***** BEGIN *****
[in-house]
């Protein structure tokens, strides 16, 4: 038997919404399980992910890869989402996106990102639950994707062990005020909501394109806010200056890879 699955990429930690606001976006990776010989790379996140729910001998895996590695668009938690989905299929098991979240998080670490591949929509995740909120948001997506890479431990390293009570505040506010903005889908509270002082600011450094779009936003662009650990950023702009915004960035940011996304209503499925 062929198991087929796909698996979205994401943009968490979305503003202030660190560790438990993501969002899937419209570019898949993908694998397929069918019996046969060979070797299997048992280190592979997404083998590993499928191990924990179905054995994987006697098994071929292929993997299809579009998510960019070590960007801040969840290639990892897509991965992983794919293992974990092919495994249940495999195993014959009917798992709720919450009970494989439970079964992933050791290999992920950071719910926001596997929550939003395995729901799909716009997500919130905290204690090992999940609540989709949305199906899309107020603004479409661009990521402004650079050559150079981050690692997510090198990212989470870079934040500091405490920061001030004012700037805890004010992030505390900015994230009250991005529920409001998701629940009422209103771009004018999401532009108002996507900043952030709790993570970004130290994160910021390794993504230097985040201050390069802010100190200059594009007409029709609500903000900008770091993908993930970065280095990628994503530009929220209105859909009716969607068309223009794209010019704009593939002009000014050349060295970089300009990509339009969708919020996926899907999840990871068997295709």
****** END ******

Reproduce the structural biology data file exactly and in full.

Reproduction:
[in-house]
């Protein structure tokens, strides 16, 4: 038997919404399980992910890869989402996106990102639950994707062990005020909501394109806010200056890879 699955990429930690606001976006990776010989790379996140729910001998895996590695668009938690989905299929098991979240998080670490591949929509995740909120948001997506890479431990390293009570505040506010903005889908509270002082600011450094779009936003662009650990950023702009915004960035940011996304209503499925 062929198991087929796909698996979205994401943009968490979305503003202030660190560790438990993501969002899937419209570019898949993908694998397929069918019996046969060979070797299997048992280190592979997404083998590993499928191990924990179905054995994987006697098994071929292929993997299809579009998510960019070590960007801040969840290639990892897509991965992983794919293992974990092919495994249940495999195993014959009917798992709720919450009970494989439970079964992933050791290999992920950071719910926001596997929550939003395995729901799909716009997500919130905290204690090992999940609540989709949305199906899309107020603004479409661009990521402004650079050559150079981050690692997510090198990212989470870079934040500091405490920061001030004012700037805890004010992030505390900015994230009250991005529920409001998701629940009422209103771009004018999401532009108002996507900043952030709790993570970004130290994160910021390794993504230097985040201050390069802010100190200059594009007409029709609500903000900008770091993908993930970065280095990628994503530009929220209105859909009716969607068309223009794209010019704009593939002009000014050349060295970089300009990509339009969708919020996926899907999840990871068997295709």